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Issue 6
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John Fraser


The Michelin-starred chef has a story to tell you through his cooking

Pundy’s Picks for Conscious Travel


Six tips for considered and conscious travel

Genmaicha Martini Recipe


The classic martini plus the health benefits of green tea

The Spread Love Project by Nicholas Konert


How Nicholas Konert’s rainbow heart design became an international icon

Wade Davis


Anthropology is the antidote to today’s nativism says the scholar and author

Carla Sozzani


The future of retail according to the founder of legendary concept store 10 Corso Como

The Art of Migration


The power of art to inspire empathy and social action

John Pawson


Zen Buddhism and minimalist purity drive the celebrated architect

Amy Duncan


As the CBD line Mowellens expands into skincare, its founder shares the personal story behind her company

Sila Sveta


Moscow’s favorite media studio finds the perfect balance between art and commerce

David de Rothschild


In his calls for environmental awareness, the modern explorer finds harmony between man and nature

Can Fashion Be Sustainable?


Shaping a better world through what you buy – or don’t

Brendon Babenzian


Supreme’s former creative director wants to end the cycle of consumption with his new brand Noah

Lily Kwong


Nature invades the urban jungle in the landscape designer’s expansive projects

House of Yes


Behind the scenes with the Bushwick nightlife collective promoting inclusivity and consent culture

Chez Dede


A medium in which two world-traveling, adventurous spirits absorb the globe’s vast curiosities and share them freely

Jesse Israel


A meditation guide for extraordinarily large groups

Liya Kebede


The Ethopian model, activist, and entrepreneur uses her label Lemlem as a force for change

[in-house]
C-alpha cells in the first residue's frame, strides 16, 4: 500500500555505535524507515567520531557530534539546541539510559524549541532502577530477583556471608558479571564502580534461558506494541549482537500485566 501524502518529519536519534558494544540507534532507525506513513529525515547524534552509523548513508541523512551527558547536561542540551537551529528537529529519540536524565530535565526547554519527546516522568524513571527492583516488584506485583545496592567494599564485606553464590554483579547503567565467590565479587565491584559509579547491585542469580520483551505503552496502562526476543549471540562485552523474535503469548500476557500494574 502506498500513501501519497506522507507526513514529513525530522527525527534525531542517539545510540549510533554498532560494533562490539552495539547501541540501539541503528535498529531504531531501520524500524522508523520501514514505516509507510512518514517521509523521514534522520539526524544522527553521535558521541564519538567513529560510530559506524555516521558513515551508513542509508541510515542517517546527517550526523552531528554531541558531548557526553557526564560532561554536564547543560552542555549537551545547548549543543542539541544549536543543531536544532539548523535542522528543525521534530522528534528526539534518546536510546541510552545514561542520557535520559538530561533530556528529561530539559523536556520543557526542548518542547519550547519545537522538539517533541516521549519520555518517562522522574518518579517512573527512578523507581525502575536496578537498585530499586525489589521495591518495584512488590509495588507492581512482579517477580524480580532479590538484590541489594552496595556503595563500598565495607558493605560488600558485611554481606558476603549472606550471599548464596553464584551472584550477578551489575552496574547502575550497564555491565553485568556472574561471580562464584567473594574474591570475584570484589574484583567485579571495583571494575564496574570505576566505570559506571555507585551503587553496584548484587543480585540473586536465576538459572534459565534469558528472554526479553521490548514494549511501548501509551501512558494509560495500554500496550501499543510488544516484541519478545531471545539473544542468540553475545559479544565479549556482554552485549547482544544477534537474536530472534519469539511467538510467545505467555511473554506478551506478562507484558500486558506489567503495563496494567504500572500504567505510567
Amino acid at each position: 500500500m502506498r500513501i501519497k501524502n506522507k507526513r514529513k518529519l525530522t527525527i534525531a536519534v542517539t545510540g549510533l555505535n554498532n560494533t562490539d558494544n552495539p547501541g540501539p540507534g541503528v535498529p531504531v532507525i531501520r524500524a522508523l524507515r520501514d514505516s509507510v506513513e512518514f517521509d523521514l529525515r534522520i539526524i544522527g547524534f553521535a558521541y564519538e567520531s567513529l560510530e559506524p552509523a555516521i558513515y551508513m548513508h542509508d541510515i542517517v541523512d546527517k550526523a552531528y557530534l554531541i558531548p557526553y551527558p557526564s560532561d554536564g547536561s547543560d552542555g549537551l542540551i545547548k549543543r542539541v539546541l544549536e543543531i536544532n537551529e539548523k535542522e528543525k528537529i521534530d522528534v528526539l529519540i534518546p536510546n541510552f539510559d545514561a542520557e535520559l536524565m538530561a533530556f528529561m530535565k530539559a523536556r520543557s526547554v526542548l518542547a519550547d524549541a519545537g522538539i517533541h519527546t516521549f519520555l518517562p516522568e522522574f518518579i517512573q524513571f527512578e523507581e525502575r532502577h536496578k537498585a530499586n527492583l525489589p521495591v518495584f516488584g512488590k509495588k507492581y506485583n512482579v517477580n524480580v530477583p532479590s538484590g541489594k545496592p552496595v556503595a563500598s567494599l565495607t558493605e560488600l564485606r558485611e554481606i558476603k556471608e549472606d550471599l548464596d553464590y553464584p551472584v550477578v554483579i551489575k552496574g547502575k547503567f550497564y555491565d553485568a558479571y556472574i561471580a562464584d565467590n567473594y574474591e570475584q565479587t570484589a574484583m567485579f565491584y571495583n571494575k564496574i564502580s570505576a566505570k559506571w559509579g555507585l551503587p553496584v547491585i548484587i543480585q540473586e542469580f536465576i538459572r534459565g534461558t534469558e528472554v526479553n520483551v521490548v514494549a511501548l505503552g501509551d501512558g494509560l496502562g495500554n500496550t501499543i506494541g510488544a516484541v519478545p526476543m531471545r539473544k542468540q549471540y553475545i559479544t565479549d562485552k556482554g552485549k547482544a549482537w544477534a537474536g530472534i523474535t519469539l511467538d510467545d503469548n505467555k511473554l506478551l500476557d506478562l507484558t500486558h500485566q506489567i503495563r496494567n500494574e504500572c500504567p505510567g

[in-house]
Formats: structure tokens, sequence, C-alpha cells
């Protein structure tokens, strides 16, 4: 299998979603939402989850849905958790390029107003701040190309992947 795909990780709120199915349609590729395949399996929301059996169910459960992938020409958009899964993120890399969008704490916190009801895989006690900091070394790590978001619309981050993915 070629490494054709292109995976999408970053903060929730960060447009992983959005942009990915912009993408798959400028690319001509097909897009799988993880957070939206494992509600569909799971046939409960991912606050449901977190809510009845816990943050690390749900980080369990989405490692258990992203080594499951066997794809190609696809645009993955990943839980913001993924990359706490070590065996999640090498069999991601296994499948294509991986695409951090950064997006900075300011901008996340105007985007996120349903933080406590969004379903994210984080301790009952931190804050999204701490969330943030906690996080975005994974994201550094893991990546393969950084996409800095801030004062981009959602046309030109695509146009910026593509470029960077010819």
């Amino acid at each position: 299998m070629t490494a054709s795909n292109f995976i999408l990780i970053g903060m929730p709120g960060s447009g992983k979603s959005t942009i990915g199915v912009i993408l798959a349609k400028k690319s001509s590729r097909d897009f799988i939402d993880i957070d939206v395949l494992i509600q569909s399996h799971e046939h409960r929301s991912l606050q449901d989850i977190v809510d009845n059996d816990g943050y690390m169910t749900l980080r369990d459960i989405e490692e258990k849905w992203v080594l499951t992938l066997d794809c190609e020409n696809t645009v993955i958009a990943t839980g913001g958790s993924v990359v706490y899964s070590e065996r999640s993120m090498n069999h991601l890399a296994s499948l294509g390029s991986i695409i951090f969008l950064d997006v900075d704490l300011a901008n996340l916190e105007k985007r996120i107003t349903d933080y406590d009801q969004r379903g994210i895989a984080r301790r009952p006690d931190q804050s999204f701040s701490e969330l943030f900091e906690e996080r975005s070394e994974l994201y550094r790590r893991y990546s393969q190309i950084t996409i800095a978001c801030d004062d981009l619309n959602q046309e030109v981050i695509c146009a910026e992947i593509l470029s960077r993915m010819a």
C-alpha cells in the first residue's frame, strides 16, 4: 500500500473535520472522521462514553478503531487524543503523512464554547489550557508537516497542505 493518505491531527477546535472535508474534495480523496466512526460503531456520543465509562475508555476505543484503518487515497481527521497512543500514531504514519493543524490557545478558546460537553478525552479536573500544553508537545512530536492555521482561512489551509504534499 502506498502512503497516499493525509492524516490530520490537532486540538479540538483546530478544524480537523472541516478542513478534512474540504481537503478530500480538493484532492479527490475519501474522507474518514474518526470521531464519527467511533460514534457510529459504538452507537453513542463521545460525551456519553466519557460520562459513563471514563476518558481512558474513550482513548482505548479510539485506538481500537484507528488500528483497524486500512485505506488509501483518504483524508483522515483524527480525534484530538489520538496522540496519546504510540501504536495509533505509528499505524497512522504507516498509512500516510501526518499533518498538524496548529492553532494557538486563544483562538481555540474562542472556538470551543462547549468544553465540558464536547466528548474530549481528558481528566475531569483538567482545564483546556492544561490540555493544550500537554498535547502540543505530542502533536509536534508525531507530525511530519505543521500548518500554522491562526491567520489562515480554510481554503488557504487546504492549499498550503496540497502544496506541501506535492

When Amy Duncan first founded the CBD wellness company Mowellens, she made a commitment to the purity of her products with a limited initial range of five edible CBD oils and honey.
That same dedication will carry through now that Mowellens is, according to Duncan, about to become something much bigger, with a second phase that will see the launch of ten new beauty products—tripling its offerings—and a rebrand as a “supercharged skincare company.” In 2012, Duncan, a born-and-raised Midwesterner, was in her hometown of St. Louis working as a medical sales representative when her husband, Chris Duncan of the St. Louis Cardinals, was diagnosed with a glioblastoma brain tumor. “It turned our lives upside down,” Duncan says. After Chris’ cancer responded to months of treatment, the family moved to California, where Duncan began working at a biotech and clinical laboratory as the director of sales and marketing. Curious about the cannabis industry—CBD in particular, because of its documentation as helping with seizures, something Chris was dealing with—she began testing for clean, pure products and researching dispensaries. Back then, she says, “Nothing was being lab tested. And nothing was clean.” A couple months later, in October 2016, after her husband’s brain tumor had been gone for four years, the cancer was back. That’s when “I said, ‘I’m never working for anybody else again,’” Duncan recalls. “So I left and I started Mowellens.” Boosted by her research and inspired by the positive effects of CBD in her personal life (and in the midst of a huge wave of CBD and hemp companies launching in the wellness and beauty industries), Duncan created Mowellens as a CBD source that focuses on the care, concern, and quality of its products—no shortcuts. It’s what sets Mowellens apart from the rest. Pulling from her experiences on all sides of the medical and wellness industries, Duncan says one of the brand’s main focuses is to “educate about the industry and how important it is to get a product that is clean.” In that vein, “We do not only formulate with the best hemp extract and distill it,” she continues, “but we also have the same diligence with the other ingredients that surround hemp in the formulas.” Now, with the brand’s new CBD skincare line, Duncan’s goal is to “reframe what it means to feel OK,” and she says time spent using good, pure skincare products can be part of that. “We really want to empower people to know that OK is enough.”